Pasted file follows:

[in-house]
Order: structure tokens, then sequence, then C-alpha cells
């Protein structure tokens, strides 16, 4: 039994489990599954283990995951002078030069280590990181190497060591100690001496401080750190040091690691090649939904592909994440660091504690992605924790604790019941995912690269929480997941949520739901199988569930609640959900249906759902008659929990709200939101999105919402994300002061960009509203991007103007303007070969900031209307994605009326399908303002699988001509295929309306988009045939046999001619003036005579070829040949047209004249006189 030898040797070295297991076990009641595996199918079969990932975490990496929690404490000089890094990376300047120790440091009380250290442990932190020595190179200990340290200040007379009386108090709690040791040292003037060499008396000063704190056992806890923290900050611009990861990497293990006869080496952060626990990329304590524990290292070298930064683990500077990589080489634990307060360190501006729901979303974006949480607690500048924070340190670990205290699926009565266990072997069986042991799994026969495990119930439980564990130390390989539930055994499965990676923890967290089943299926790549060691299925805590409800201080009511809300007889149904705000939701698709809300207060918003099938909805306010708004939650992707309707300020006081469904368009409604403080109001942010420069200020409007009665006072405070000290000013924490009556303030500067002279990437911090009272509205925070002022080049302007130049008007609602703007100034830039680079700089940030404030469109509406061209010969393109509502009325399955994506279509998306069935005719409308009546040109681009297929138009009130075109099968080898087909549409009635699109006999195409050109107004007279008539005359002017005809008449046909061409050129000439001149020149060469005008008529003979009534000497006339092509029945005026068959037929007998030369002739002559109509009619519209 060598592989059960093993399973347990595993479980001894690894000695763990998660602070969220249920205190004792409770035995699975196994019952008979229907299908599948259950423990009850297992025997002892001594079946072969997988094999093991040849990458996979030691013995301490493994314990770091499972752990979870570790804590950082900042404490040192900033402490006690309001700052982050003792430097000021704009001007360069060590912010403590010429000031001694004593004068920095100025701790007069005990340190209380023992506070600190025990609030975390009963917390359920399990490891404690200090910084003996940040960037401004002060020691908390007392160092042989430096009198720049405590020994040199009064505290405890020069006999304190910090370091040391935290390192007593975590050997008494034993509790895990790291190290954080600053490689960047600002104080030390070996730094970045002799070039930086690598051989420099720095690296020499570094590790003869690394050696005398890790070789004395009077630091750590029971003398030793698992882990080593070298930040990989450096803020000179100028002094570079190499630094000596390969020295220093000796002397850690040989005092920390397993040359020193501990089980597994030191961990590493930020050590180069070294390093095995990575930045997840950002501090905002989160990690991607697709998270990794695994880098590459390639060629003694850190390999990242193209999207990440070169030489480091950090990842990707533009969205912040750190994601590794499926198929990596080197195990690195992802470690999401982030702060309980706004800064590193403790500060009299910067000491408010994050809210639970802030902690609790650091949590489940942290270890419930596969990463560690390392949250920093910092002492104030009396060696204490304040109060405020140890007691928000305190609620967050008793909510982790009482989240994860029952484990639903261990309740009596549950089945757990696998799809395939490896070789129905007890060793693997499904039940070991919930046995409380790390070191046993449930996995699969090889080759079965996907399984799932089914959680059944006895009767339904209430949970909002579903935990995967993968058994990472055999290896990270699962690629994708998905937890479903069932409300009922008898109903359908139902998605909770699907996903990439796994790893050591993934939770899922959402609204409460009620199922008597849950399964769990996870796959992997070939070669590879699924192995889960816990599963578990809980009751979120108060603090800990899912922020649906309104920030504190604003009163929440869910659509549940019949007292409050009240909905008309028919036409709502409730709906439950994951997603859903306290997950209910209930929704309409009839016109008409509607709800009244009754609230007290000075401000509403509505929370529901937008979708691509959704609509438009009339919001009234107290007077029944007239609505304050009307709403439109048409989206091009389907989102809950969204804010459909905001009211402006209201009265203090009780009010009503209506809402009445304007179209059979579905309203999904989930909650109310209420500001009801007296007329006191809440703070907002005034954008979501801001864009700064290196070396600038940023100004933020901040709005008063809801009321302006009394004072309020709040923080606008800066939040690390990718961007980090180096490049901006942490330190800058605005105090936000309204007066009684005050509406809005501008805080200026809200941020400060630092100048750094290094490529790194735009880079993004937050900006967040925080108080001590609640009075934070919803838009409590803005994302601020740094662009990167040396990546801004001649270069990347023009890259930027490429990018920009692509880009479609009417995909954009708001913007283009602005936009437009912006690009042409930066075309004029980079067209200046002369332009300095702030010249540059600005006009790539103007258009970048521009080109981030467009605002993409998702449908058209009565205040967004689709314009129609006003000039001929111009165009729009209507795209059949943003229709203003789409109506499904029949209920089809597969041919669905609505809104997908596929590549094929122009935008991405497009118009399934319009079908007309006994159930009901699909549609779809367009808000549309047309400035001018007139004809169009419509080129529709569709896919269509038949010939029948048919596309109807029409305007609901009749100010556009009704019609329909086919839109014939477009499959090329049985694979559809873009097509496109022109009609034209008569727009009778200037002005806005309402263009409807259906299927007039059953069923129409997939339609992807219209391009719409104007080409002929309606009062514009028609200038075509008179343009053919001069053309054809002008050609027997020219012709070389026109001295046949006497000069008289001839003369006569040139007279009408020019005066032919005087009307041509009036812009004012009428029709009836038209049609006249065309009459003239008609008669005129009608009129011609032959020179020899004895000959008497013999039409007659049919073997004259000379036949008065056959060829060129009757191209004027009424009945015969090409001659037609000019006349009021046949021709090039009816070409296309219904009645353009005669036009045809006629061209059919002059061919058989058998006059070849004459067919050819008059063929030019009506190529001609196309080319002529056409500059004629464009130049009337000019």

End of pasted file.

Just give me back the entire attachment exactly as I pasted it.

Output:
[in-house]
Order: structure tokens, then sequence, then C-alpha cells
């Protein structure tokens, strides 16, 4: 039994489990599954283990995951002078030069280590990181190497060591100690001496401080750190040091690691090649939904592909994440660091504690992605924790604790019941995912690269929480997941949520739901199988569930609640959900249906759902008659929990709200939101999105919402994300002061960009509203991007103007303007070969900031209307994605009326399908303002699988001509295929309306988009045939046999001619003036005579070829040949047209004249006189 030898040797070295297991076990009641595996199918079969990932975490990496929690404490000089890094990376300047120790440091009380250290442990932190020595190179200990340290200040007379009386108090709690040791040292003037060499008396000063704190056992806890923290900050611009990861990497293990006869080496952060626990990329304590524990290292070298930064683990500077990589080489634990307060360190501006729901979303974006949480607690500048924070340190670990205290699926009565266990072997069986042991799994026969495990119930439980564990130390390989539930055994499965990676923890967290089943299926790549060691299925805590409800201080009511809300007889149904705000939701698709809300207060918003099938909805306010708004939650992707309707300020006081469904368009409604403080109001942010420069200020409007009665006072405070000290000013924490009556303030500067002279990437911090009272509205925070002022080049302007130049008007609602703007100034830039680079700089940030404030469109509406061209010969393109509502009325399955994506279509998306069935005719409308009546040109681009297929138009009130075109099968080898087909549409009635699109006999195409050109107004007279008539005359002017005809008449046909061409050129000439001149020149060469005008008529003979009534000497006339092509029945005026068959037929007998030369002739002559109509009619519209 060598592989059960093993399973347990595993479980001894690894000695763990998660602070969220249920205190004792409770035995699975196994019952008979229907299908599948259950423990009850297992025997002892001594079946072969997988094999093991040849990458996979030691013995301490493994314990770091499972752990979870570790804590950082900042404490040192900033402490006690309001700052982050003792430097000021704009001007360069060590912010403590010429000031001694004593004068920095100025701790007069005990340190209380023992506070600190025990609030975390009963917390359920399990490891404690200090910084003996940040960037401004002060020691908390007392160092042989430096009198720049405590020994040199009064505290405890020069006999304190910090370091040391935290390192007593975590050997008494034993509790895990790291190290954080600053490689960047600002104080030390070996730094970045002799070039930086690598051989420099720095690296020499570094590790003869690394050696005398890790070789004395009077630091750590029971003398030793698992882990080593070298930040990989450096803020000179100028002094570079190499630094000596390969020295220093000796002397850690040989005092920390397993040359020193501990089980597994030191961990590493930020050590180069070294390093095995990575930045997840950002501090905002989160990690991607697709998270990794695994880098590459390639060629003694850190390999990242193209999207990440070169030489480091950090990842990707533009969205912040750190994601590794499926198929990596080197195990690195992802470690999401982030702060309980706004800064590193403790500060009299910067000491408010994050809210639970802030902690609790650091949590489940942290270890419930596969990463560690390392949250920093910092002492104030009396060696204490304040109060405020140890007691928000305190609620967050008793909510982790009482989240994860029952484990639903261990309740009596549950089945757990696998799809395939490896070789129905007890060793693997499904039940070991919930046995409380790390070191046993449930996995699969090889080759079965996907399984799932089914959680059944006895009767339904209430949970909002579903935990995967993968058994990472055999290896990270699962690629994708998905937890479903069932409300009922008898109903359908139902998605909770699907996903990439796994790893050591993934939770899922959402609204409460009620199922008597849950399964769990996870796959992997070939070669590879699924192995889960816990599963578990809980009751979120108060603090800990899912922020649906309104920030504190604003009163929440869910659509549940019949007292409050009240909905008309028919036409709502409730709906439950994951997603859903306290997950209910209930929704309409009839016109008409509607709800009244009754609230007290000075401000509403509505929370529901937008979708691509959704609509438009009339919001009234107290007077029944007239609505304050009307709403439109048409989206091009389907989102809950969204804010459909905001009211402006209201009265203090009780009010009503209506809402009445304007179209059979579905309203999904989930909650109310209420500001009801007296007329006191809440703070907002005034954008979501801001864009700064290196070396600038940023100004933020901040709005008063809801009321302006009394004072309020709040923080606008800066939040690390990718961007980090180096490049901006942490330190800058605005105090936000309204007066009684005050509406809005501008805080200026809200941020400060630092100048750094290094490529790194735009880079993004937050900006967040925080108080001590609640009075934070919803838009409590803005994302601020740094662009990167040396990546801004001649270069990347023009890259930027490429990018920009692509880009479609009417995909954009708001913007283009602005936009437009912006690009042409930066075309004029980079067209200046002369332009300095702030010249540059600005006009790539103007258009970048521009080109981030467009605002993409998702449908058209009565205040967004689709314009129609006003000039001929111009165009729009209507795209059949943003229709203003789409109506499904029949209920089809597969041919669905609505809104997908596929590549094929122009935008991405497009118009399934319009079908007309006994159930009901699909549609779809367009808000549309047309400035001018007139004809169009419509080129529709569709896919269509038949010939029948048919596309109807029409305007609901009749100010556009009704019609329909086919839109014939477009499959090329049985694979559809873009097509496109022109009609034209008569727009009778200037002005806005309402263009409807259906299927007039059953069923129409997939339609992807219209391009719409104007080409002929309606009062514009028609200038075509008179343009053919001069053309054809002008050609027997020219012709070389026109001295046949006497000069008289001839003369006569040139007279009408020019005066032919005087009307041509009036812009004012009428029709009836038209049609006249065309009459003239008609008669005129009608009129011609032959020179020899004895000959008497013999039409007659049919073997004259000379036949008065056959060829060129009757191209004027009424009945015969090409001659037609000019006349009021046949021709090039009816070409296309219904009645353009005669036009045809006629061209059919002059061919058989058998006059070849004459067919050819008059063929030019009506190529001609196309080319002529056409500059004629464009130049009337000019």